Hearing all of this, I remarked, “But you’re keeping it?” To which she replied, “Of course I am, it’s my car, and it’s a high-end brand name car” (In reality, she had no problem constantly name-dropping the type of car, but I’m leaving it anonymous so that I don’t get sued.)
A Keeper or a Trade-In?
My question is…should she have kept the car and continued to spend money on never-ending repairs? Or should she have traded it in a long time ago?
Hearing this story about a car as an objective outsider, the answer is obvious. No more repairs, no more money, no more waiting. She deserved better and should trade this car in as soon as possible.
But that’s not how we treat things we love. And that’s the problem.
A Metaphor for Relationships
Though Jordan was quite literally talking about her car, her feelings about it are a metaphor for relationships. Despite every obvious sign telling her that her car was unsalvageable, she stuck with it because it meant something to her. Each new expense or problem triggered the natural reaction to dislike the car and swear this was the last time she’d fix it. But it wasn’t.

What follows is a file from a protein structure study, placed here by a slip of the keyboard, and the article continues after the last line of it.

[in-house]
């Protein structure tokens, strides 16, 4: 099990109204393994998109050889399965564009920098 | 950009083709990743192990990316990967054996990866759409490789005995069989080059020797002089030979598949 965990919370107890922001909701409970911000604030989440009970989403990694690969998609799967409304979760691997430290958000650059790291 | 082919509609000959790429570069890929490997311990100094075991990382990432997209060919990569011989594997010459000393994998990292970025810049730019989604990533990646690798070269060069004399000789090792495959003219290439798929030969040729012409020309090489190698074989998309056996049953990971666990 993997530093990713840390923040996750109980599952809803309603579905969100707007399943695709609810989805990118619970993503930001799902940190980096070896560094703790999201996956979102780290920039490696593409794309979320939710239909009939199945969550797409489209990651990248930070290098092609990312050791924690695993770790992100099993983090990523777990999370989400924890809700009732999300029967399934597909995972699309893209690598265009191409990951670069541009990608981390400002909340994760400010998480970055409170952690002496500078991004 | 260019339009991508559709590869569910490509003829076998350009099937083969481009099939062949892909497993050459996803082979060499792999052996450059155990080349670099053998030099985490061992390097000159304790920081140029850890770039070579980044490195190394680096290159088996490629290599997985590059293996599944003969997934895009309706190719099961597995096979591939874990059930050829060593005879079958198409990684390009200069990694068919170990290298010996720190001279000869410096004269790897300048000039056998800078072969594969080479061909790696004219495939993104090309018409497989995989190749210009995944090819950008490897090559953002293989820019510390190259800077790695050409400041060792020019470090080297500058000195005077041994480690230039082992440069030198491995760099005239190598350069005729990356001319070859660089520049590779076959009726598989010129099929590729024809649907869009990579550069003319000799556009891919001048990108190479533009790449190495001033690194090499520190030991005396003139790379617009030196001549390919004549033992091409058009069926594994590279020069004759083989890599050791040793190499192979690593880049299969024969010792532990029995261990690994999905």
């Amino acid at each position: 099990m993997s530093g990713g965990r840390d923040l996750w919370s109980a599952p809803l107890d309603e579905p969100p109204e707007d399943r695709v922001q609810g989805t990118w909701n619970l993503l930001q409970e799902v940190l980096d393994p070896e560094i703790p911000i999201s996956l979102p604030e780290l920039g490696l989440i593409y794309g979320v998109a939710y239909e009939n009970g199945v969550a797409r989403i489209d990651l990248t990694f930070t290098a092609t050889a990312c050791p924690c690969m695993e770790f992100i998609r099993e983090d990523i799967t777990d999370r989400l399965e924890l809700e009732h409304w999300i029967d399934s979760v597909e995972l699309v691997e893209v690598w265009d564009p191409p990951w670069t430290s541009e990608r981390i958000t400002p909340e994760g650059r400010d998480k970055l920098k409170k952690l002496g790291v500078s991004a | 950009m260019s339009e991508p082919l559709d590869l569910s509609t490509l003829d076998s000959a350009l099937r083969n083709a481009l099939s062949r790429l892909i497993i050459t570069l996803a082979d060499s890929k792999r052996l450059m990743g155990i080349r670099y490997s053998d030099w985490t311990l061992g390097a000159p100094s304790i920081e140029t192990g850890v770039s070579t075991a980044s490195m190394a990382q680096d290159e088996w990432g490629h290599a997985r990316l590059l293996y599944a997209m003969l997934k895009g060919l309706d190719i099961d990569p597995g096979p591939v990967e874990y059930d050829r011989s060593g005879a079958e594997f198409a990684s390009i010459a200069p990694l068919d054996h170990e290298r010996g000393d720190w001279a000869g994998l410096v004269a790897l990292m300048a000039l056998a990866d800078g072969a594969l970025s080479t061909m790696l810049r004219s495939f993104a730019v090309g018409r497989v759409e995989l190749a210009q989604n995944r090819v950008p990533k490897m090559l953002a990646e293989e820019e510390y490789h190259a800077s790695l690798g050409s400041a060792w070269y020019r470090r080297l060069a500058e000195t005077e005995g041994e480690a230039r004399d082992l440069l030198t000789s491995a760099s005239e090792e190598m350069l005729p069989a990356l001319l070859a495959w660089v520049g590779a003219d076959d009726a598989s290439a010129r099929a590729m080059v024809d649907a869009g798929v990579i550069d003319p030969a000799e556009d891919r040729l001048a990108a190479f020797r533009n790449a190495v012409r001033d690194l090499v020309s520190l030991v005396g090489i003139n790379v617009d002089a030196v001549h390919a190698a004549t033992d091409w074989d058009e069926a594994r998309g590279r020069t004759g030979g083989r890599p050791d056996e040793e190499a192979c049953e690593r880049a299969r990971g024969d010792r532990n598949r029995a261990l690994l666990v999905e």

She kept fixing it because it was part of her identity. She stuck with it because she remembered that feeling she had when she first purchased it. She held on to her early optimism, hoping that everything would eventually work out, that it would be the car she wanted it to be, that she knew it could be. The reality told a different story, but she was undeterred.
It was clear that she was miserable with this car, but her feelings had a certain romanticism to them. Jordan spoke proudly of her dedication and loyalty. She knew others would have quit on this car, but not her. She was going to rescue it. The problem, of course, is that she’s stuck driving a horrible car, and that wasn’t ever going to change. She was stuck. She was still miserable about it.
Two Key Lessons…
Realizing that Jordan’s car story is a metaphor for how many of us approach relationships is eye-opening in itself (go back and re-read it with a relationship in mind…it maps on nearly perfectly). But there are two key lessons to take away.